Student Leah Simpson says, “We try to incorporate what they love and colors they like and things they enjoy so it’s truly a specialized piece of jewelry they can wear.”

The students then design and make the jewelry. For example, they made a bracelet cuff with a cutout of mountains and a brown and turquoise stone for a woman who said she likes Earthy colors and the outdoors.  They put the words “strength, beauty, courage” inside three bracelets for a woman who uses that as her mantra.  They created jewelry with a rose motif for a recipient who loves the movie “Beauty and the Beast”.

One student, Kaileen Daniher, made jewelry for her mom before she died from a rare disease in June. “My Mom, it always made her feel better,” she remembers. “She liked to wear them. She said it made her feel pretty, and it’s nice to know someone else will feel that way too,” she says of making jewelry for other recipients this year.

The students give their jewelry to the recipient in person at a special celebration. Lindy Duty has been a recipient for the past four years.

“When you’re sick with something like cancer and the treatment is almost as bad, sometimes worse, than the disease, it’s really lonely,” Duty says. “It was really encouraging to have these young people, these teens who have a reputation of not caring, do this spectacular thing,” she says of getting the specially-made jewelry. “It took away the loneliness feeling and made me feel like people cared about me.”

The students are learning the lesson Farber hoped they would.  Student Sara Goldstein says, “I love the feeling of giving to someone who cared and loved what I gave them so much.”

Emily Pressman says, “I was able to help someone else. It made me feel really important and good about myself to be able to help someone in that big of an impact in their lives.”

To contact Mrs. Farber to learn more, go to her Facebook page:


Maker Monday: Ping Pong Ball Poppers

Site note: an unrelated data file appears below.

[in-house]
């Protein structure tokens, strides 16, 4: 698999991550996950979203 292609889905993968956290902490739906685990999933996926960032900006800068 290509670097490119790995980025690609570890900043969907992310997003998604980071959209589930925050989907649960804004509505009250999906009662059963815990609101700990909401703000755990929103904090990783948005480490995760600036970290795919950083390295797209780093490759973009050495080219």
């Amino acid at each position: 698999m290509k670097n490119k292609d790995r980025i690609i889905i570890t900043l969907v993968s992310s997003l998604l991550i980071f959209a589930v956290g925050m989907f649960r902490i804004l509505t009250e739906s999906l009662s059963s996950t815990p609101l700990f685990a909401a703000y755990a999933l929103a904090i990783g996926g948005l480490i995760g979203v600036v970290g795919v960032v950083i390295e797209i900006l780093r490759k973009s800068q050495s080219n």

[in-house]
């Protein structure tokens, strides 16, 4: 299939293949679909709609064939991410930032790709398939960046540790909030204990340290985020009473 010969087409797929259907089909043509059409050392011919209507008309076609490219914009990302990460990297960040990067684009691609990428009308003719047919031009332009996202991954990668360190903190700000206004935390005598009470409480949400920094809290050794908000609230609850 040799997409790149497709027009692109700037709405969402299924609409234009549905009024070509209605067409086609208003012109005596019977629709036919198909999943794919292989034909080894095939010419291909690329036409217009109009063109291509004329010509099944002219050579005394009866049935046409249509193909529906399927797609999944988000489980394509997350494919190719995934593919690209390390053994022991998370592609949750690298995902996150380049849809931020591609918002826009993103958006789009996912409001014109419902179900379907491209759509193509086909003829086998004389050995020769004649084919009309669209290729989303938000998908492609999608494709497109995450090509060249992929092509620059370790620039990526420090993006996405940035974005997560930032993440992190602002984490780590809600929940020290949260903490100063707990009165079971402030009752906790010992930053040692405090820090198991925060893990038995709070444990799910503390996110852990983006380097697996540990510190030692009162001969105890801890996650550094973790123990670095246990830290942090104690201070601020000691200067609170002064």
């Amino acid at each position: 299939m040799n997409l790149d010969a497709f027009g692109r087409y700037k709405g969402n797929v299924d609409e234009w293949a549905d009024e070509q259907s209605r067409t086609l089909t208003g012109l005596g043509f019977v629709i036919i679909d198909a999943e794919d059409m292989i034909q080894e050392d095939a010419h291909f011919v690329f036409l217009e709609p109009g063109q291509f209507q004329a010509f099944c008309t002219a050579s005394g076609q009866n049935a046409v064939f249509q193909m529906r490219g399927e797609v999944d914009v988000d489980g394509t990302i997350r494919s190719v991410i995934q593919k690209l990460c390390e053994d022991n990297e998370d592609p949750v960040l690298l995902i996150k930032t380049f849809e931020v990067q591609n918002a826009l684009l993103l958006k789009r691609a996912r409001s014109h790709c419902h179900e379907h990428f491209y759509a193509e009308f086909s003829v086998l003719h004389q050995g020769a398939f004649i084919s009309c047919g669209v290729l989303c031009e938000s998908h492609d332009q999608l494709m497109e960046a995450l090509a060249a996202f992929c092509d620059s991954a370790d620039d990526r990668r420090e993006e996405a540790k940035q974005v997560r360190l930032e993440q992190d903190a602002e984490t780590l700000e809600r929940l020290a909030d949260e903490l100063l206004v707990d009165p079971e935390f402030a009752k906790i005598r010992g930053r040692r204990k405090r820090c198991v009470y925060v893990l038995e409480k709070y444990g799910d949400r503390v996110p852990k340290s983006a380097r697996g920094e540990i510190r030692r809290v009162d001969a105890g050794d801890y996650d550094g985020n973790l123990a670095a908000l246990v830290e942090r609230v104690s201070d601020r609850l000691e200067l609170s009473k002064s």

maker monday
Kidsburgh Staff
May22/ 2017

This Ping Pong Ball Popper Maker Monday project is a blast to make and fun to play with, too. You can create lots of group games with the Ping Pong Ball Popper. Line up friends and see whose ball can shoot the farthest or highest. Take target practice across the yard and record your results.

Making Ping Pong Ball Poppers would be a great diversion at a birthday party or family picnic. Don’t be surprised if grownups want to play, too.

We found this activity at the Remake Learning Days session at Avonworth Primary Center.

maker monday


Plastic disposable cups with the bottom cut off


Duct tape


Ping pong balls

maker monday

Cut duct tape into strips. Apply to the cut bottom of the cup to safely cover sharp edges.
maker monday

Tie off the end of a deflated balloon and cut off the top.

maker monday

Turn the cut upside right and stretch the balloon over the top of the cup.

maker monday

Add a ping pong ball, and you’re ready to go!

maker monday

Ready, aim, fire!

Pittsburgh Foundation’s Critical Needs Alert focuses on vital family services

Critical Needs Alert
Sally Quinn
May17/ 2017

The Pittsburgh Foundation has raised a call to arms – or at least a call to pocketbooks – for Tuesday, May 23.

That’s the day you can make a difference in children’s lives across Allegheny County by participating in the Critical Needs Alert fundraising event. The $1.2 million goal is the largest the Foundation has set for this type of fundraising event. The foundation offers a $600,000 match pool for the one-day, online fundraiser.

With increased pressure on struggling nonprofits which provide essential human services and the prospect of federal and state government aid being slashed, Foundation officials have seen the necessity for a Critical Needs Alert to provide a safety net for children and families. Previous Alerts targeted areas such as food insecurity and housing, raising $2.5 million.

The 93 nonprofits which will benefit from this Alert work in five areas of basic needs: child care, food and nutrition, housing, physical and mental health, and transportation.

“We work in response to what we see currently happening,” says Kelly Uranker, director of the Foundation’s Center for Philanthropy. “We’re focused on what we call 100 Percent Pittsburgh.”

Despite the prosperity that we’re experiencing in Pittsburgh, she explains, at least one-third of the region’s population live at or below the federal poverty line, with 70 percent of that population being single mothers.